METHODS: This was a cross-sectional study. Validated Short Grit Scale (Grit-S) and Pemberton Happiness Index (PHI) were distributed to all 409 undergraduate dental students in Faculty of Dentistry, UiTM through their class representatives. Scores for both grit and happiness were calculated according to their instruction manual. Data were analyzed using SPSS Version 25 by descriptive analysis, one-way ANOVA, independent t-test, Pearson's correlation, and linear regression.
RESULT: Two hundred sixty-six students returned the answered questionnaires, yielding a response rate of 65%. Prevalence of gritty and happy UiTM dental students was found to be at 79% and 41%, respectively. There was a significant positive fair linear correlation between grit and happiness among dental students (r = 0.225, p
METHODS: This was a mixed-methods study. Gastroenterologists were surveyed electronically between September 1 and December 7, 2020, via gastroenterology and endoscopy societies of Brunei, Indonesia, Malaysia, Philippines, Singapore, and Thailand. Quantitative and qualitative data were collected. The 22-item Maslach Burnout Inventory-Human Services Survey (MBI-HSS) was used to detect burnout. Quantitative data were non-parametric; non-parametric methods were used for statistical comparisons. Logistic regression was used to determine risk factors for burnout. Content analysis method was used to analyze qualitative data. Ethical approval was obtained.
RESULTS: A total of 73.0% reported that they were still significantly affected by the pandemic. Of these, 40.5% reported increased workload and 59.5% decreased workload. Statistically significant differences in weekly working hours, endoscopy, and inpatient volumes were present. No differences were observed in outpatient volumes, likely because of telemedicine. Burnout was common; however, 50.1% of gastroenterologists were unaware of or did not have access to mental health support. This, as well as depression, being a trainee, and public sector work, increased burnout risk significantly.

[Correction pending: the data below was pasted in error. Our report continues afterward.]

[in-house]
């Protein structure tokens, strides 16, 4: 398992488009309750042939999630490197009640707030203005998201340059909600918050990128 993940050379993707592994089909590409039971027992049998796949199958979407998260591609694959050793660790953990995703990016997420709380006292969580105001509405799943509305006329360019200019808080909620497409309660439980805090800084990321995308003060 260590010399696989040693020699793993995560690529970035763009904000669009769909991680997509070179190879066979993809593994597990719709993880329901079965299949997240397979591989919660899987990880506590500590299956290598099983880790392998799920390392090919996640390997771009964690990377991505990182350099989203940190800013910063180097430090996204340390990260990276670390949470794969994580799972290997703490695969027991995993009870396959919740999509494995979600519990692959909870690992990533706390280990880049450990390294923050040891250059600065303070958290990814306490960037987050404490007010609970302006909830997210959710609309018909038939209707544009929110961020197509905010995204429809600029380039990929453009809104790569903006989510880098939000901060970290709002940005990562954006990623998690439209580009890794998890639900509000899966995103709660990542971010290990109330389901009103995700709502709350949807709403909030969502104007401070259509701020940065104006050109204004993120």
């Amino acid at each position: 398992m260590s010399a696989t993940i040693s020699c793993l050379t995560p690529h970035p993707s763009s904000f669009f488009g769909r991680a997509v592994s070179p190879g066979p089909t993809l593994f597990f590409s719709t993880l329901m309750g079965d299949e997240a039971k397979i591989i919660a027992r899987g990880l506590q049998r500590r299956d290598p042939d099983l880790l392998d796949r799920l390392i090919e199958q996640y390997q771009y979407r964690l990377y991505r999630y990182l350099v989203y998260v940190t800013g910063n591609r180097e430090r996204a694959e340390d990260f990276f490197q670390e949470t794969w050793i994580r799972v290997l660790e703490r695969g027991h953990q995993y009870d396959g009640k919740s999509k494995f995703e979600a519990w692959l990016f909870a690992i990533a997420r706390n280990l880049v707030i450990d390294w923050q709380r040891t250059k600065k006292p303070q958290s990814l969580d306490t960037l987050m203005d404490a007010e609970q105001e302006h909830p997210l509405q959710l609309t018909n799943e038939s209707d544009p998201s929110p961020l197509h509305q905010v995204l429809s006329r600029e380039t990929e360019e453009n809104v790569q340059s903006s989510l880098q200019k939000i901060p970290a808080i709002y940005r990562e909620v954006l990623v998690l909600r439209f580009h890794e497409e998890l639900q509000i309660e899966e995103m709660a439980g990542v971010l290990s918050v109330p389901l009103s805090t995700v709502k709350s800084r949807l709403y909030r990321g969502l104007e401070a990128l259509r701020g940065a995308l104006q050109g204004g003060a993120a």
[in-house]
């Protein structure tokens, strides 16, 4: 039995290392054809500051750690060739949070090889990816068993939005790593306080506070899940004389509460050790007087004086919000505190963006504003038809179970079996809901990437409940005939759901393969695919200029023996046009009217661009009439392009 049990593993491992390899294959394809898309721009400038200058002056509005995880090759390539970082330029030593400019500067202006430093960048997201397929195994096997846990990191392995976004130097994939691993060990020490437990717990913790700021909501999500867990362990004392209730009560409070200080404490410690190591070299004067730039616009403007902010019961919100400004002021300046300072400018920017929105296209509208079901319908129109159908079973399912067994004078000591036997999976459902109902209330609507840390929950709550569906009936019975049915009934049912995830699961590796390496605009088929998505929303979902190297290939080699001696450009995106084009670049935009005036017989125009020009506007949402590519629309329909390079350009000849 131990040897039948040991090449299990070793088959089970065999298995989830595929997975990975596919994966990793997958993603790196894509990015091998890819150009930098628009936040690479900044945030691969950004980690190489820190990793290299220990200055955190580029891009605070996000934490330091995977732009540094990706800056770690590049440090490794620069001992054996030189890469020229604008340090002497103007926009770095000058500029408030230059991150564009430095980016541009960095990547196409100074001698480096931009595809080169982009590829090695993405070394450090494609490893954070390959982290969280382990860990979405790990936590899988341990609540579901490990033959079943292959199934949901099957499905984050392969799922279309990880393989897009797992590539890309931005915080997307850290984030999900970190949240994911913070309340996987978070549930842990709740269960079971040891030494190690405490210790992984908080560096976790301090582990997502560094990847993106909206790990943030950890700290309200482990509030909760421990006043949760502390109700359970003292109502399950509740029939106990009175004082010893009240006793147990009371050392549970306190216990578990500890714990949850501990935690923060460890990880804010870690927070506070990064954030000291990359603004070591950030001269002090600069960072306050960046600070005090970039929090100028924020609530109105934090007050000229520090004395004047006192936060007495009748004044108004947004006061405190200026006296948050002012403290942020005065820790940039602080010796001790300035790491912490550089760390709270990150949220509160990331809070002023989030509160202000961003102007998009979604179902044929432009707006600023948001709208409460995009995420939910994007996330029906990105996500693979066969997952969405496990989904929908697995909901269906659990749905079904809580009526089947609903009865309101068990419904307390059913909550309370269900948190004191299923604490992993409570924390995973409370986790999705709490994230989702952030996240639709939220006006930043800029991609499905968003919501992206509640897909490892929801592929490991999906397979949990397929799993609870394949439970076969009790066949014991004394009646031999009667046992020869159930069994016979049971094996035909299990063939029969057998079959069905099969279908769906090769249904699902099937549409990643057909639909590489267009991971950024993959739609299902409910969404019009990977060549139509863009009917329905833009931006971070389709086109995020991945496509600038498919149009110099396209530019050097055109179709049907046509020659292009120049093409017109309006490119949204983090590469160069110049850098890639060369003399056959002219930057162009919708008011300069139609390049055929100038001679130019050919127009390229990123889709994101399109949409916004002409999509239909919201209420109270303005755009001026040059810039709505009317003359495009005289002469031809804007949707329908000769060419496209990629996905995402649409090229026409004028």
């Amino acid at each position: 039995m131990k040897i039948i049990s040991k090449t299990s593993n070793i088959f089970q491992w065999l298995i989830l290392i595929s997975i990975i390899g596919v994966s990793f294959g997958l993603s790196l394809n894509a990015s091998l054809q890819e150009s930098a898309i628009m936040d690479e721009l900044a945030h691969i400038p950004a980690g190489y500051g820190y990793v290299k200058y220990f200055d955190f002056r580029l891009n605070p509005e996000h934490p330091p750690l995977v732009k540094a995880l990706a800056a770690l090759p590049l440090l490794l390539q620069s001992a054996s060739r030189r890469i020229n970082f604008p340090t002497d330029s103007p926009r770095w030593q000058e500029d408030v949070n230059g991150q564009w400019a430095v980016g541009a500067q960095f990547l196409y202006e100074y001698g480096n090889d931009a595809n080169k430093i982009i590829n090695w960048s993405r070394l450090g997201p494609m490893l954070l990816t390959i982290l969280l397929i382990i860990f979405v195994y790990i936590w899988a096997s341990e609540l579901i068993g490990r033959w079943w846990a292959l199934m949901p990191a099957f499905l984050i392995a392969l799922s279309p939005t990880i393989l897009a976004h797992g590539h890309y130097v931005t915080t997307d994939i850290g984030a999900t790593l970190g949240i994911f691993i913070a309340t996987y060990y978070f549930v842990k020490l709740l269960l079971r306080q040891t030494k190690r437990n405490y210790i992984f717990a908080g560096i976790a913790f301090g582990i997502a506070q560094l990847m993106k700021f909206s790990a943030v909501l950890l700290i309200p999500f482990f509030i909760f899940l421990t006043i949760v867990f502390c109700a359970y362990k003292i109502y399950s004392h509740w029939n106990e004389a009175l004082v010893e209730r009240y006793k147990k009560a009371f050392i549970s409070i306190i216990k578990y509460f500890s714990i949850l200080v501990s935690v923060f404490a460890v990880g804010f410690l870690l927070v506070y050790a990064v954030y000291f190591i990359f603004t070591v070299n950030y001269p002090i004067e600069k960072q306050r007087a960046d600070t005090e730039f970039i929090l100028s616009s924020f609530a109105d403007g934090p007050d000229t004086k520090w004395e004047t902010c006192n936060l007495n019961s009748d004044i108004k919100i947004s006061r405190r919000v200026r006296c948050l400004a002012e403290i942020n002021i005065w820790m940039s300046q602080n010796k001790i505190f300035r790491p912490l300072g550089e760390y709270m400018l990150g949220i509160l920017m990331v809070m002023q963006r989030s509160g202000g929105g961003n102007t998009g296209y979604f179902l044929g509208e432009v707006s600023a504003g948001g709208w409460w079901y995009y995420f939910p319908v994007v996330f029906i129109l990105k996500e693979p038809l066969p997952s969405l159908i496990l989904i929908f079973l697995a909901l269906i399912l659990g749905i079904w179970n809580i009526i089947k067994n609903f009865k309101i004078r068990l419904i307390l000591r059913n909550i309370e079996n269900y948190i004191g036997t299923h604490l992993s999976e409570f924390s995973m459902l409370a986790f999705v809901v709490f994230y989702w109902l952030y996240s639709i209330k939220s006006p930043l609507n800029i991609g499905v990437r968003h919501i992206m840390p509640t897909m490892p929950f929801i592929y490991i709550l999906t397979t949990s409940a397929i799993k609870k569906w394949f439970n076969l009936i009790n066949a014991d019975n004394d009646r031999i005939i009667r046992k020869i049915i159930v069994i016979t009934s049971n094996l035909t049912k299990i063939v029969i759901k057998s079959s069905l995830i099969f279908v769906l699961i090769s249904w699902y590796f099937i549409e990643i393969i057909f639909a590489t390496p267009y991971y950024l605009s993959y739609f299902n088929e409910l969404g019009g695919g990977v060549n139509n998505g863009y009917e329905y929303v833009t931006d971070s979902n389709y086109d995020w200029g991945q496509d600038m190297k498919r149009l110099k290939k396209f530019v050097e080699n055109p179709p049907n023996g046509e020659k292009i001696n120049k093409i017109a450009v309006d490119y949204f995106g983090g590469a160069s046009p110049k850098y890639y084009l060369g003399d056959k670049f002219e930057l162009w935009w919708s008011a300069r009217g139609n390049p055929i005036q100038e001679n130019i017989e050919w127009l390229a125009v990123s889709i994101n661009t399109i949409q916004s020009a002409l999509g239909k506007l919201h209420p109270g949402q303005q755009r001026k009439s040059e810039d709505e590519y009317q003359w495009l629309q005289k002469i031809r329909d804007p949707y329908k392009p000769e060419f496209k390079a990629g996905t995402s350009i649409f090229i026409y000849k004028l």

CONCLUSION: The effects of the pandemic are multifaceted, and burnout is common among Southeast Asian gastroenterologists. Safeguards for mental health are suboptimal, and improvements are urgently needed.
MATERIAL AND METHODS: We performed literature search using 4 databases from Medline, Cinahl, PubMed and Scopus from inception up to March 15, 2021 and selected relevant cross-sectional studies. Publication bias was assessed using funnel plot. Random effects model was used to estimate the pooled prevalence while risk factors were reported in odds ratio (OR) with 95% CI.
RESULTS: We included 148 studies with 159,194 HCPs and the pooled prevalence for depression was 37.5% (95%CI: 33.8-41.3), anxiety 39.7(95%CI: 34.3-45.1), stress 36.4% (95%CI: 23.2-49.7), fear 71.3% (95%CI: 54.6-88.0), burnout 68.3% (95%CI: 54.0-82.5), and low resilience was 16.1% (95%CI: 12.8-19.4), respectively. The heterogeneity was high (I2>99.4%). Meta-analysis reported that both females (OR = 1.48; 95% CI = 1.30-1.68) and nurses (OR = 1.21; 95%CI = 1.02-1.45) were at increased risk of having depression and anxiety [(Female: OR = 1.66; 95% CI = 1.49-1.85), (Nurse: OR = 1.36; 95%CI = 1.16-1.58)]. Females were at increased risk of getting stress (OR = 1.59; 95%CI = 1.28-1.97).
CONCLUSION: In conclusion, one third of HCPs suffered from depression, anxiety and stress and more than two third of HCPs suffered from fear and burnout during the COVID-19 pandemic in Asia.
POPULATION AND METHODS: A self-administered questionnaire was used in this multicenter cross-sectional study. It included questions on the socio-demographics, work characteristics, Emotional Exhaustion, Perceived Stress Scale and sources of job stress. Descriptive, univariate and multivariate analysis were conducted using the SPSS software.
RESULTS: A total of 197 doctors working in the Pediatric department in eight hospitals returned complete questionnaire. High and moderate emotional exhaustion was reported by 25.4% and 24.4% doctors, respectively. In bivariate analysis, 29 out of the 38 items of sources of stress showed significant association with emotional exhaustion (p <0.05).The significant predictors of emotional exhaustion in the multivariate analysis were: scoring higher on the Perceived Stress Score, dealing with patient's psychosocial problems, disrespectful interactions with colleagues/ subordinates, lack of appreciation from supervisors, lack of incentives and promotions, time pressures and deadlines to meet, and setting unrealistic goals of having them imposed on oneself (p <0.05). The most common source of stress was dealing with difficult parents (80.2%).
CONCLUSIONS: Emotional exhaustion is associated with sources of stress in the workplace but not with socio-demographic factors.